Yemen’s southern separatists say they have withdrawn from talks over a Saudi-sponsored power-sharing deal with the internationally recognised government in the latest setback for the troubled process.
The Southern Transitional Council (STC) said in a statement that it had sent a letter to the Saudi authorities confirming “the suspension of its participation in the ongoing consultations to implement the agreement”.
The Riyadh Agreement, which was struck in November last year, was designed to mend a rift between allies in the war against Iran-aligned Houthi rebels who have seized much of Yemen’s north.
It sought to quell the “civil war within a civil war” and was hailed as a possible stepping stone towards ending the wider conflict.
STC’s Vice President Hani Ben Brik said on Twitter the Council’s suspension of negotiations was in protest at “irresponsible behaviour by parties” towards the Riyadh Agreement and was necessary to push for full commitment to the agreement.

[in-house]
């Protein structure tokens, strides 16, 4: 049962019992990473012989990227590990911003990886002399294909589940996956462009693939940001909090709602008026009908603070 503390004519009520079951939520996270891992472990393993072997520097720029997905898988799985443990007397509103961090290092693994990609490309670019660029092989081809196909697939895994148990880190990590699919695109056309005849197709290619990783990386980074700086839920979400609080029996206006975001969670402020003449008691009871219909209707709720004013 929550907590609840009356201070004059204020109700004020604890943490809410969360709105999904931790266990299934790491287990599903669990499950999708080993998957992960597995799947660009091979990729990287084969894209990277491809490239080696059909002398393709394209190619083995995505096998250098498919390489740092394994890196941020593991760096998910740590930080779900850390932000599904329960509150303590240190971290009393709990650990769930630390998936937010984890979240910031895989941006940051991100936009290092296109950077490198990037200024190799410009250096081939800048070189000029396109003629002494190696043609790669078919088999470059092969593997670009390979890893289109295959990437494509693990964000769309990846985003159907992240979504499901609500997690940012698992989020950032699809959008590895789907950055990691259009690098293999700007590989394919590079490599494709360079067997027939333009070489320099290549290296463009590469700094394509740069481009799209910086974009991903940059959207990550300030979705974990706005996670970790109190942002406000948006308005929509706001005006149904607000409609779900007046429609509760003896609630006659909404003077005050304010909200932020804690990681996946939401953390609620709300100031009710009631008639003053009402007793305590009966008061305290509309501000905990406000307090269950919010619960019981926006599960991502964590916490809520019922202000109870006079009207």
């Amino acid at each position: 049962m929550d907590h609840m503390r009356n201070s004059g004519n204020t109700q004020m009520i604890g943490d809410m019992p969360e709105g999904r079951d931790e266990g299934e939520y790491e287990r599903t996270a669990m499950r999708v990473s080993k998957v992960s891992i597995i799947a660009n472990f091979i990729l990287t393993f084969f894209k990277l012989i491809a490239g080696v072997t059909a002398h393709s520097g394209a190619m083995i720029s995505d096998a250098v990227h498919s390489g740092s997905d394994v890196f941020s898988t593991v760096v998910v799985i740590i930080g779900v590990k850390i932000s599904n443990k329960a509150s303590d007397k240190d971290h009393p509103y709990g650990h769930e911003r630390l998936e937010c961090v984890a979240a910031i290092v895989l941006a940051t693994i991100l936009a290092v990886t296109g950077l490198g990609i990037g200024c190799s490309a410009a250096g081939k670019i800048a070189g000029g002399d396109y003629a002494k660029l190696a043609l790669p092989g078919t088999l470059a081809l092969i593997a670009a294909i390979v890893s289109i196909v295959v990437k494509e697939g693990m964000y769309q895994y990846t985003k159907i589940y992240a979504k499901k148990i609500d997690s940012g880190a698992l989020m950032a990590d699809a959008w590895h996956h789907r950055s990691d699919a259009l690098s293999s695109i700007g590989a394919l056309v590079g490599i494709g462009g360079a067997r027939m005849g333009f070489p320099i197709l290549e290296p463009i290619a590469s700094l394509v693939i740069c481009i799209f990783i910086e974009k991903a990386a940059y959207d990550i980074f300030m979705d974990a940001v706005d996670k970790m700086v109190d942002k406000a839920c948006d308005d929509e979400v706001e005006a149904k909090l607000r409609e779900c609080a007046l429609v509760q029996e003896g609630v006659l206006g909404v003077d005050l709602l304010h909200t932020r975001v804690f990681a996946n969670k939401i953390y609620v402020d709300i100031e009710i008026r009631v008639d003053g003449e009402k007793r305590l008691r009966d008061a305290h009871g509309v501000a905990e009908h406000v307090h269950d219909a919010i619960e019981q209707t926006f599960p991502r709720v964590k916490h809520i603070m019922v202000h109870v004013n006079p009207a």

The STC gave several reasons for withdrawing, including the collapse of public services in the south and military escalation by government forces in Abyan province.
“We renew our full commitment to what was agreed upon without any violations,” he said.
The government and the separatist STC, which is backed by the United Arab Emirates, are the main Yemeni forces in a Saudi-led coalition fighting the Houthi movement which drove the government from Sanaa, the capital, five years ago.
The Yemeni allies have been in a standoff since last August when the STC took over Aden, the government’s temporary headquarters.
The Riyadh Agreement suffered many setbacks and was never implemented, but Saudi Arabia made a new push in July to reinvigorate the process.
Yemen’s war has driven millions of people to the verge of starvation, and created what the UN has called the “world’s worst humanitarian crisis”.
The dispute within the anti-Houthi camp has been holding up UN efforts to negotiate a ceasefire in the wider conflict.